Evaluation and The Betrayal of Learning

A necessary precursor to this post is the beautiful, romantic, and wholly human post that Carol Black wrote several years ago on the Evaluative Gaze of schooling and the effect it has on the human spirit to spend 7.5 hours a day under such surveillance.   What is the effect of knowing that we exist in a system that is constantly measuring us and whether we meet the “standard student” profile?  Such an evaluative gaze reinforces the “school as hospital” metaphor:  Students are “sick”, they need to be treated in order to “meet the grade” or to get to proficient/average (see Todd Rose on this–though I’m pretty sure most of us have seen it.  (And if we have, I next wonder…why are so few of us doing anything about it?)).  

If You Never Try, You’ll Never Learn

Let me give you an anecdote.  I spent a week at Bard College’s Institute for Writing and Thinking in 2010,  in a cohort of college and HS teachers in a class called “Inquiry into the Essay.”  The first assignment we had was to read through 6 pages of definitions from the Oxford English Dictionary on the word “Essay.”  The impact of that exercise was lost on no one, because after reading them, we were asked to freewrite for 10 minutes on the patterns we noticed, on what surprised us.  Universally it was that only one of the definitions actually sounded anything remotely like what we have taught student an Essay is.  

I do this same exercise with my students before we engage in our first writing exercise.  I did it on Thursday with my students.  In my 10th period class when I asked students to share their observations, the first response was, “I feel betrayed.”  From there, the litany of complaints piled on.  And all of it. All of it! was tied to the fact that writing was always done for an evaluation.  Rarely was it done for any other purpose than “Writing to Demonstrate Learning.”  In my own classes, I tell students that we will strike an imbalance in our writing, as most of the writing we will do will be “writing to learn, to explore, to discover.” I will not “evaluate” anything, There peers and I wiill, however, assess constantly.  Assessment–feedback, discussion, hashing-out–is the only end of our work.  And isn’t this what we want from an audience, from mentors, from teachers?  A chance to enter into the intellectual discourse and to see ourselves not as equals, but as explorers on the same journey to self-discovery, just with different levels of experience? A chance to feel part of a learning community with “better” as the only goal/standard?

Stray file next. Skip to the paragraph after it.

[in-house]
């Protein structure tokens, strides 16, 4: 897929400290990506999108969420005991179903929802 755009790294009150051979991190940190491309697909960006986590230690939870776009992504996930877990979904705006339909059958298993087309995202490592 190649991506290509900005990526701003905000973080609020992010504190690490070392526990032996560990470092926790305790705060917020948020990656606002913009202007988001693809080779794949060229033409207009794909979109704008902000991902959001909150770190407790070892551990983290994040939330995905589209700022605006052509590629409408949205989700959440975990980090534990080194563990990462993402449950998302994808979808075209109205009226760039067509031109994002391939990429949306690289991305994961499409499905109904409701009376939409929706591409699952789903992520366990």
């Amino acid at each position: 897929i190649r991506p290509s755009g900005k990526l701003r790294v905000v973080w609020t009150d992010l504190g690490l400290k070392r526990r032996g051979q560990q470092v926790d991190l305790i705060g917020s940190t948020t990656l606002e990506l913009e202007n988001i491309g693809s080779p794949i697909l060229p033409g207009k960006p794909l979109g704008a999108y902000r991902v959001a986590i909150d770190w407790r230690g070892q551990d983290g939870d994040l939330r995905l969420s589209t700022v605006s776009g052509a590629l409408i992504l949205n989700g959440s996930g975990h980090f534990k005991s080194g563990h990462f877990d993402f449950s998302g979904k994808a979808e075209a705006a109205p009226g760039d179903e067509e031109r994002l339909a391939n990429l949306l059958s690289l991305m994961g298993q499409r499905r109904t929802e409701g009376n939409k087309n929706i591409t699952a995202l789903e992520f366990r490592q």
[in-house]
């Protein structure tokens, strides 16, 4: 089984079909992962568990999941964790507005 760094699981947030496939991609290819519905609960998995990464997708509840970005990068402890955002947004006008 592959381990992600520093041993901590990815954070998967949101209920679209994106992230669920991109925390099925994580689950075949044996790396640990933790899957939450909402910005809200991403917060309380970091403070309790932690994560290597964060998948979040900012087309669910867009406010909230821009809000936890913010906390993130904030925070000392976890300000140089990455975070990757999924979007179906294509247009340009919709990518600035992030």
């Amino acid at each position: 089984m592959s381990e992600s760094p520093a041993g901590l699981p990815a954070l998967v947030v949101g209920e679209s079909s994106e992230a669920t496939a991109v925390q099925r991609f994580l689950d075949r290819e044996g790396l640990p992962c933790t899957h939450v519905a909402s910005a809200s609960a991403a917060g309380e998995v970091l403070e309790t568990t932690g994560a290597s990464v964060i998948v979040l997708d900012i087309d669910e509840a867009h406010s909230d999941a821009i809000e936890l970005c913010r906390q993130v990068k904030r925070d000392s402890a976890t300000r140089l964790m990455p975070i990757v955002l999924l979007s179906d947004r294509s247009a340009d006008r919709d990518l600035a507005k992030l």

My own path has been such in many parts of my identity.  I am not a designer, but I think in designerly ways.  I am not a scientist, but I can think in scientific ways.  I am not an entrepreneur, but I can adopt an entrepreneur’s mindset.  So it is for students in my class.  While not all of them may see themselves as writers, they can learn to think in writerly ways, to approach the world with the same sense of inquiry and wonder as writers and to attempt, through language, to figure out what they are thinking and what they might learn from those questions and wonderings that could be useful, insightful to others, even if it is just themselves.

Culture Eats Strategy for Breakfast